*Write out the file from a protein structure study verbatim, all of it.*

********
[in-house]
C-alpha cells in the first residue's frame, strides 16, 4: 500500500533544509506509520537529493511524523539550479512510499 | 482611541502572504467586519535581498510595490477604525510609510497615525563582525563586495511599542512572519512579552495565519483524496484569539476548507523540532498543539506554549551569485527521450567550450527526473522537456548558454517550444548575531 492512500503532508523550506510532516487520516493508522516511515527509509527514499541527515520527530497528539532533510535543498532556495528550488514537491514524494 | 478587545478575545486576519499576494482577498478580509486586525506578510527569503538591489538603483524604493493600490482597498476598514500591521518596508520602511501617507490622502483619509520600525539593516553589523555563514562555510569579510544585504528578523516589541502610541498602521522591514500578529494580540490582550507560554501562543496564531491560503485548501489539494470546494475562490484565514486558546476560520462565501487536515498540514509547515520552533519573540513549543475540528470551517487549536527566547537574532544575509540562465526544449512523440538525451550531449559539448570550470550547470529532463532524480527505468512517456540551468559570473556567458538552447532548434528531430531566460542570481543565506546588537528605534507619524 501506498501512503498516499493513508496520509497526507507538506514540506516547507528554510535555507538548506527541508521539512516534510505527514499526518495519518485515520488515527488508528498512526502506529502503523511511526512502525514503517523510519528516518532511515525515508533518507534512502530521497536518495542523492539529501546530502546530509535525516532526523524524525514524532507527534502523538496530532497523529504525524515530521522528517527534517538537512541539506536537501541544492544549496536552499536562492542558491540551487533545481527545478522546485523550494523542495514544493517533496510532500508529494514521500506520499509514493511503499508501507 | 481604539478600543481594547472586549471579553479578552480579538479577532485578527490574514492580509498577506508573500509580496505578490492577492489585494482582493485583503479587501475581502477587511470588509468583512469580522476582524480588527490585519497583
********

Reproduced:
[in-house]
C-alpha cells in the first residue's frame, strides 16, 4: 500500500533544509506509520537529493511524523539550479512510499 | 482611541502572504467586519535581498510595490477604525510609510497615525563582525563586495511599542512572519512579552495565519483524496484569539476548507523540532498543539506554549551569485527521450567550450527526473522537456548558454517550444548575531 492512500503532508523550506510532516487520516493508522516511515527509509527514499541527515520527530497528539532533510535543498532556495528550488514537491514524494 | 478587545478575545486576519499576494482577498478580509486586525506578510527569503538591489538603483524604493493600490482597498476598514500591521518596508520602511501617507490622502483619509520600525539593516553589523555563514562555510569579510544585504528578523516589541502610541498602521522591514500578529494580540490582550507560554501562543496564531491560503485548501489539494470546494475562490484565514486558546476560520462565501487536515498540514509547515520552533519573540513549543475540528470551517487549536527566547537574532544575509540562465526544449512523440538525451550531449559539448570550470550547470529532463532524480527505468512517456540551468559570473556567458538552447532548434528531430531566460542570481543565506546588537528605534507619524 501506498501512503498516499493513508496520509497526507507538506514540506516547507528554510535555507538548506527541508521539512516534510505527514499526518495519518485515520488515527488508528498512526502506529502503523511511526512502525514503517523510519528516518532511515525515508533518507534512502530521497536518495542523492539529501546530502546530509535525516532526523524524525514524532507527534502523538496530532497523529504525524515530521522528517527534517538537512541539506536537501541544492544549496536552499536562492542558491540551487533545481527545478522546485523550494523542495514544493517533496510532500508529494514521500506520499509514493511503499508501507 | 481604539478600543481594547472586549471579553479578552480579538479577532485578527490574514492580509498577506508573500509580496505578490492577492489585494482582493485583503479587501475581502477587511470588509468583512469580522476582524480588527490585519497583